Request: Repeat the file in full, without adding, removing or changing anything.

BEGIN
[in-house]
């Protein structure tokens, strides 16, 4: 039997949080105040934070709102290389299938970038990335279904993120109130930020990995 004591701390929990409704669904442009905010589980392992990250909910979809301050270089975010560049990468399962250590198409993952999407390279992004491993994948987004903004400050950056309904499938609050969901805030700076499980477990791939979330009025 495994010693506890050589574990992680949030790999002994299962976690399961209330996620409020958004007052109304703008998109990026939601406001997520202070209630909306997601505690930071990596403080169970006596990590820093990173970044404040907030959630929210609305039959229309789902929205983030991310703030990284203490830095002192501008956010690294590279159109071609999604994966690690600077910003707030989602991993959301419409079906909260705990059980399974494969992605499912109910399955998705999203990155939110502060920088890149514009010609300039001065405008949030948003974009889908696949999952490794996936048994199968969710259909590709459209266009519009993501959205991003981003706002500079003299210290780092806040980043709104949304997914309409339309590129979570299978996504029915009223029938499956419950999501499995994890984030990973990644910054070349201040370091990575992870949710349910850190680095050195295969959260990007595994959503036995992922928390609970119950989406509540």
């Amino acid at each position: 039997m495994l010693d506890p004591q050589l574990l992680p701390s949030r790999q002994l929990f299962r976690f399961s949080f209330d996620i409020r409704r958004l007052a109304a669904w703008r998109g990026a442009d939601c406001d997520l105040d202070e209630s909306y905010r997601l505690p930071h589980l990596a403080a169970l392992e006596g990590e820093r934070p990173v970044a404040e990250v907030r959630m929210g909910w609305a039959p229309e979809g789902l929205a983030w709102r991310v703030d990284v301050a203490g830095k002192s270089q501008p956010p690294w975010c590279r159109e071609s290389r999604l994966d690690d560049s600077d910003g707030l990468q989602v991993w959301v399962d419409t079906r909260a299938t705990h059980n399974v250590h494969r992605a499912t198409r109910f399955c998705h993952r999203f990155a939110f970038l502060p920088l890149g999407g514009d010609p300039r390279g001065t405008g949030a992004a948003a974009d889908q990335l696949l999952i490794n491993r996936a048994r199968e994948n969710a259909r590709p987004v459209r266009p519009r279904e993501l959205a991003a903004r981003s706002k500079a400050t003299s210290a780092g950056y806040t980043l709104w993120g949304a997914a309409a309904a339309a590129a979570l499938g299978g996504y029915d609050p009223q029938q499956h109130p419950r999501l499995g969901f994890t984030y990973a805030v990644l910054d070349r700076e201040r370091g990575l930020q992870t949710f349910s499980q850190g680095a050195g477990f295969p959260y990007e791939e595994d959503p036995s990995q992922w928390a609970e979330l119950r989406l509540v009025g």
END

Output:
[in-house]
């Protein structure tokens, strides 16, 4: 039997949080105040934070709102290389299938970038990335279904993120109130930020990995 004591701390929990409704669904442009905010589980392992990250909910979809301050270089975010560049990468399962250590198409993952999407390279992004491993994948987004903004400050950056309904499938609050969901805030700076499980477990791939979330009025 495994010693506890050589574990992680949030790999002994299962976690399961209330996620409020958004007052109304703008998109990026939601406001997520202070209630909306997601505690930071990596403080169970006596990590820093990173970044404040907030959630929210609305039959229309789902929205983030991310703030990284203490830095002192501008956010690294590279159109071609999604994966690690600077910003707030989602991993959301419409079906909260705990059980399974494969992605499912109910399955998705999203990155939110502060920088890149514009010609300039001065405008949030948003974009889908696949999952490794996936048994199968969710259909590709459209266009519009993501959205991003981003706002500079003299210290780092806040980043709104949304997914309409339309590129979570299978996504029915009223029938499956419950999501499995994890984030990973990644910054070349201040370091990575992870949710349910850190680095050195295969959260990007595994959503036995992922928390609970119950989406509540």
């Amino acid at each position: 039997m495994l010693d506890p004591q050589l574990l992680p701390s949030r790999q002994l929990f299962r976690f399961s949080f209330d996620i409020r409704r958004l007052a109304a669904w703008r998109g990026a442009d939601c406001d997520l105040d202070e209630s909306y905010r997601l505690p930071h589980l990596a403080a169970l392992e006596g990590e820093r934070p990173v970044a404040e990250v907030r959630m929210g909910w609305a039959p229309e979809g789902l929205a983030w709102r991310v703030d990284v301050a203490g830095k002192s270089q501008p956010p690294w975010c590279r159109e071609s290389r999604l994966d690690d560049s600077d910003g707030l990468q989602v991993w959301v399962d419409t079906r909260a299938t705990h059980n399974v250590h494969r992605a499912t198409r109910f399955c998705h993952r999203f990155a939110f970038l502060p920088l890149g999407g514009d010609p300039r390279g001065t405008g949030a992004a948003a974009d889908q990335l696949l999952i490794n491993r996936a048994r199968e994948n969710a259909r590709p987004v459209r266009p519009r279904e993501l959205a991003a903004r981003s706002k500079a400050t003299s210290a780092g950056y806040t980043l709104w993120g949304a997914a309409a309904a339309a590129a979570l499938g299978g996504y029915d609050p009223q029938q499956h109130p419950r999501l499995g969901f994890t984030y990973a805030v990644l910054d070349r700076e201040r370091g990575l930020q992870t949710f349910s499980q850190g680095a050195g477990f295969p959260y990007e791939e595994d959503p036995s990995q992922w928390a609970e979330l119950r989406l509540v009025g």